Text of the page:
"We compared the professional soccer players with swimmers and athletes," said Dr Eric Matser, one of the research authors.
"Those soccer players showed memory and visual perception impairments, and these impairments were caused by the number of concussions sustained and the number of headers."

The average player made 800 headers in a season, although some of the back players were making more than 2,000.

Dr Matser said professional footballers should have annual neurological check-ups to protect them from getting chronic traumatic brain injury.

The FA’s response to that article left a lot to be desired. Dr Nick Tindall, the medical officer from the Football Association's School of Excellence at that time, stated that he was still not convinced that a "definite causal link had been established between heading the football and brain damage. I think it needs more work before we should stop players heading the ball in the game."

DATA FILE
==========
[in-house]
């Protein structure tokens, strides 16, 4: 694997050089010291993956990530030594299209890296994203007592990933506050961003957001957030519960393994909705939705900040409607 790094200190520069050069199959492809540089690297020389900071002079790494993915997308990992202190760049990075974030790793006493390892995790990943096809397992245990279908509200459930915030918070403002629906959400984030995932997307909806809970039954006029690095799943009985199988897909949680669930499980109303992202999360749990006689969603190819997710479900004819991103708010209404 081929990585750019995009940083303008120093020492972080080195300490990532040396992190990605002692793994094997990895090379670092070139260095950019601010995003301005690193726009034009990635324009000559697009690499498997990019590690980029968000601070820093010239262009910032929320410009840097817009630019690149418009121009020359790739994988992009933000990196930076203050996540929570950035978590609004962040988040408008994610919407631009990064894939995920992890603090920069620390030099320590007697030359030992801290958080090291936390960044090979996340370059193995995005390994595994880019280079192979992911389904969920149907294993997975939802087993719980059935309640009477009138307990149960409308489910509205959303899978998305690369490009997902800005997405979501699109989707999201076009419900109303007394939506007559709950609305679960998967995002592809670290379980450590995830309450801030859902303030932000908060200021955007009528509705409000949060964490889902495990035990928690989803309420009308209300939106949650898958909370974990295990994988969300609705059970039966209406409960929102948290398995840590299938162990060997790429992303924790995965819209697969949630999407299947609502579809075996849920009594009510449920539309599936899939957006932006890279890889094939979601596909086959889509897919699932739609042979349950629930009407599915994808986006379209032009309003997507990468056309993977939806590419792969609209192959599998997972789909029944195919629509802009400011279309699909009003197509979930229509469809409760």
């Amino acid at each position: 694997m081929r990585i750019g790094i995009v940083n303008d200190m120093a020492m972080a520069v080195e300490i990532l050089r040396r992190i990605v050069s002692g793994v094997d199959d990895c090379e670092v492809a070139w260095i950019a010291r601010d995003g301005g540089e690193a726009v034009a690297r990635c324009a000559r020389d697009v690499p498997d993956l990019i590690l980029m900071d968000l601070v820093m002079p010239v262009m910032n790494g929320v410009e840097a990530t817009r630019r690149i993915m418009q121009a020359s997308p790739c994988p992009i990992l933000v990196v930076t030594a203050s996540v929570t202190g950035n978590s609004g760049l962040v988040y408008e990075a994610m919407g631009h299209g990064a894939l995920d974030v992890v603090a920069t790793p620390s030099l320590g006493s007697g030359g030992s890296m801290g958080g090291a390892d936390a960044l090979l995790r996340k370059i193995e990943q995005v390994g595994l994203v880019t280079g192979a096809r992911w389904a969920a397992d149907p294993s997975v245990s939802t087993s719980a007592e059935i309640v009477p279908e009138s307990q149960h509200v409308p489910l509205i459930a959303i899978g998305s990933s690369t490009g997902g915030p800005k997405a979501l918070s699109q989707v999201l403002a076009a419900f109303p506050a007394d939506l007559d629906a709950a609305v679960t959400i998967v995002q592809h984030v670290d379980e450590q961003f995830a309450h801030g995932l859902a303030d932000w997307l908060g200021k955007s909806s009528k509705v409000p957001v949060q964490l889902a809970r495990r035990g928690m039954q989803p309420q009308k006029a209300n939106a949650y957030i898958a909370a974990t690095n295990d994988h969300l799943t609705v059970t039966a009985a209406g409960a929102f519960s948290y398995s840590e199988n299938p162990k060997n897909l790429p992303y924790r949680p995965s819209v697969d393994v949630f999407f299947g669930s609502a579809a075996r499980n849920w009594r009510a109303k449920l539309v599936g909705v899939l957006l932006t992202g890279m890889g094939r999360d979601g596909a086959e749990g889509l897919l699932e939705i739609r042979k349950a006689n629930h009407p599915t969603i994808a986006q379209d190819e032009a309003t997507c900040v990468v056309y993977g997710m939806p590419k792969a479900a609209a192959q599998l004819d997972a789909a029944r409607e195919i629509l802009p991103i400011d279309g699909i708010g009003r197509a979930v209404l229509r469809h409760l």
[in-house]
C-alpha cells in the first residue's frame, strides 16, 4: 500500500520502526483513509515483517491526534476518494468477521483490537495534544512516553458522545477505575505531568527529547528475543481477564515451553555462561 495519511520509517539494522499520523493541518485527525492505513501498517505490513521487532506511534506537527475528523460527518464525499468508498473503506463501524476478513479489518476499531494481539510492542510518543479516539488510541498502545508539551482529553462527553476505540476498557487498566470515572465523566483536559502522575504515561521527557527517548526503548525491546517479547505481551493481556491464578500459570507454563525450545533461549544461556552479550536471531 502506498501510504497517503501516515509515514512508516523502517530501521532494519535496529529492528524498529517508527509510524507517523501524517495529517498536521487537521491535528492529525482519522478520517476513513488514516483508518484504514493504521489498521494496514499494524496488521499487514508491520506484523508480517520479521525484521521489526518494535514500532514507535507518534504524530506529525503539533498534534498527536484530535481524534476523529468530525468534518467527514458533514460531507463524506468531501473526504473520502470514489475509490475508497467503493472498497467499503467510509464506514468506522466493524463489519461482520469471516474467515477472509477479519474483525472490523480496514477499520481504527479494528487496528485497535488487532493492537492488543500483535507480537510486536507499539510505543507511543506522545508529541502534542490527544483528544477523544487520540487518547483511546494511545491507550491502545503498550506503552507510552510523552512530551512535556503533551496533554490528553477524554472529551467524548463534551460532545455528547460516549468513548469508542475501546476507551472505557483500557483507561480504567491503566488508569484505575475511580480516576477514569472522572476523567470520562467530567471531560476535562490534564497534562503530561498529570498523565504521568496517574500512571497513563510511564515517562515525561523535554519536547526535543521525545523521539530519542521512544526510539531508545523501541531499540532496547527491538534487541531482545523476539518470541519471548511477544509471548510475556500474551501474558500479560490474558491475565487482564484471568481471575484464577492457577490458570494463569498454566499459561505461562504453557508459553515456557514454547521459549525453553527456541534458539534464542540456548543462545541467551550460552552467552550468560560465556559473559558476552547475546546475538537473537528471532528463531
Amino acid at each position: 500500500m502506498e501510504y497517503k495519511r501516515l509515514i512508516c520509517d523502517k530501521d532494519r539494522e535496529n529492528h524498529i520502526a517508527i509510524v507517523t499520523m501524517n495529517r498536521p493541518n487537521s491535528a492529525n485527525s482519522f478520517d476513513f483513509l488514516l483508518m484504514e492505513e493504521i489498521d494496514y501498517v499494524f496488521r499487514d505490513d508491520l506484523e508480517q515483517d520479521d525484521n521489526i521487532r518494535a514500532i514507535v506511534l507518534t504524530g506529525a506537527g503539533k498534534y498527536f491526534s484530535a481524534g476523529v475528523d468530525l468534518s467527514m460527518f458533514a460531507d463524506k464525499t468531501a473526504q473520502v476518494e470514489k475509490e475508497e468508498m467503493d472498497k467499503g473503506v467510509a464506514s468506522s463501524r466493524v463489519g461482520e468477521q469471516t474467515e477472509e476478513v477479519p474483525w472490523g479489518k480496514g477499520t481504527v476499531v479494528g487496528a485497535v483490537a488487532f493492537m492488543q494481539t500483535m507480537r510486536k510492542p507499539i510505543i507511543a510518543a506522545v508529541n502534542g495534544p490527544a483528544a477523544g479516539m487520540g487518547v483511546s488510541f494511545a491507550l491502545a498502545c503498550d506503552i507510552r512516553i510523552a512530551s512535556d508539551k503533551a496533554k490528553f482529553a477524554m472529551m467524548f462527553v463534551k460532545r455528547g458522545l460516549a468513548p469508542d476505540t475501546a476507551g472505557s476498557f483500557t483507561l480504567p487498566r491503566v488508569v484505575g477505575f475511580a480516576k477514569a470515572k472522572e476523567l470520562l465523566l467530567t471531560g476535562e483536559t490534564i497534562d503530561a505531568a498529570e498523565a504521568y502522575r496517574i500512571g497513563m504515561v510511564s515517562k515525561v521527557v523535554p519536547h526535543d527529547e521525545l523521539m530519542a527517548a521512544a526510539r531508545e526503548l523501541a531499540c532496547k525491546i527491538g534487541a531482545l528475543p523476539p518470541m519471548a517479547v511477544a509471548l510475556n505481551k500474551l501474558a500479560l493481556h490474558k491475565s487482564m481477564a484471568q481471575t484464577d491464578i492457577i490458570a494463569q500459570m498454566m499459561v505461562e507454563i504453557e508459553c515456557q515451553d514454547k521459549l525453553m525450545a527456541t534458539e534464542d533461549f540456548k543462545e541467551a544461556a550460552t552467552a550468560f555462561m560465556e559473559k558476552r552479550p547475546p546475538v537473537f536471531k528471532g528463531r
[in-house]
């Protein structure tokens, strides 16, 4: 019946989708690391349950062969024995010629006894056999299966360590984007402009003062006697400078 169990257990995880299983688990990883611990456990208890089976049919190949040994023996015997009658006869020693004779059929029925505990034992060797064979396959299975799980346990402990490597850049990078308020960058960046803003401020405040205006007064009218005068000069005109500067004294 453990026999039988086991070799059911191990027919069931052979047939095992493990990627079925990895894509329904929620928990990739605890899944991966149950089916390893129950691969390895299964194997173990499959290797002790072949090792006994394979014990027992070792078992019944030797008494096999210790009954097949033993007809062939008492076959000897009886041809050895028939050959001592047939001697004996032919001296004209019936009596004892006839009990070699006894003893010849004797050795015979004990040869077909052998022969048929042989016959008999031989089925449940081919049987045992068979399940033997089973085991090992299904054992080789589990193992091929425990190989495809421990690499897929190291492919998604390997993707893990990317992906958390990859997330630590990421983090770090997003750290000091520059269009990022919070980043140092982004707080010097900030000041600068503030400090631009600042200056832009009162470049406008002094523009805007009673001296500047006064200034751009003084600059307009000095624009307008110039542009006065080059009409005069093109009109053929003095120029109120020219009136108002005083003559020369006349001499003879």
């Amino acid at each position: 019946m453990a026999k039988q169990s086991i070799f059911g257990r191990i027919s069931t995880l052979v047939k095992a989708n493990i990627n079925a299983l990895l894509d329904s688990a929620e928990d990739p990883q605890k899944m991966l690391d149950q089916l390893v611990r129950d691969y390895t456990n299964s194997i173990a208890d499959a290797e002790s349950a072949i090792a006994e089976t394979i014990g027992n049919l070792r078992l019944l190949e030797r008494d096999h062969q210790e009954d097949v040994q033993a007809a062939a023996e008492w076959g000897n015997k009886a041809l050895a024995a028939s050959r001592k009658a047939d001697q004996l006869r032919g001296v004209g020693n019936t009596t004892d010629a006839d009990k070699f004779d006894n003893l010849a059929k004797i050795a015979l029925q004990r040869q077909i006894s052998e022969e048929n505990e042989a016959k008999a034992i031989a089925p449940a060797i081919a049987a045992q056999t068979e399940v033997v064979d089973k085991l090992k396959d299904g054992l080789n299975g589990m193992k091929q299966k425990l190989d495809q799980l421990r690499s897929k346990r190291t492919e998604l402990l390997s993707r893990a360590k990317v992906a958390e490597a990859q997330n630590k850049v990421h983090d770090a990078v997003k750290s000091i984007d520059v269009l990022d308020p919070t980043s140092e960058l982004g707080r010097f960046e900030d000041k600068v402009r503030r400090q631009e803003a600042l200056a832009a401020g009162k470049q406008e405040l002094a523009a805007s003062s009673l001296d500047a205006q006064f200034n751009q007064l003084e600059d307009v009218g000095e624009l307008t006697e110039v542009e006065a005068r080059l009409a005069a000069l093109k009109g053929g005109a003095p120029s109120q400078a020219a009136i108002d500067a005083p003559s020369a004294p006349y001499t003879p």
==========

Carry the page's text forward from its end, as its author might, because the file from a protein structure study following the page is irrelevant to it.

He also stated that ‘the Association is looking at proposals to carry out its own study on young players to determine the health impact of many aspects of the game.”

In the Independent newspaper dated 21 September 1998, it states that the PFA’s research was being conducted with younger players who were being monitored from the start of their playing careers and would go on for the next 10/15 years. Gordon Taylor, Chief Executive of the PFA, is also quoted as saying, “for the last year or so we have been made aware of this problem and it's one of the projects we are undertaking with the FA medical committee. Now that we have the funds, we have made preparations for our own research. We are taking youngsters coming into the game and monitoring them throughout their careers."

Remember, these quotes go back well over 18 years! Both the FA, and the PFA have been aware of the problem of CTE. But what have they done since then, except bury their heads in the sand, and try and sweep the subject under the carpet. Every time in these intervening years that the subject of dementia and its effect on footballers has come up, they have been quick to promise funding research, making promises, and then, doing absolutely nothing.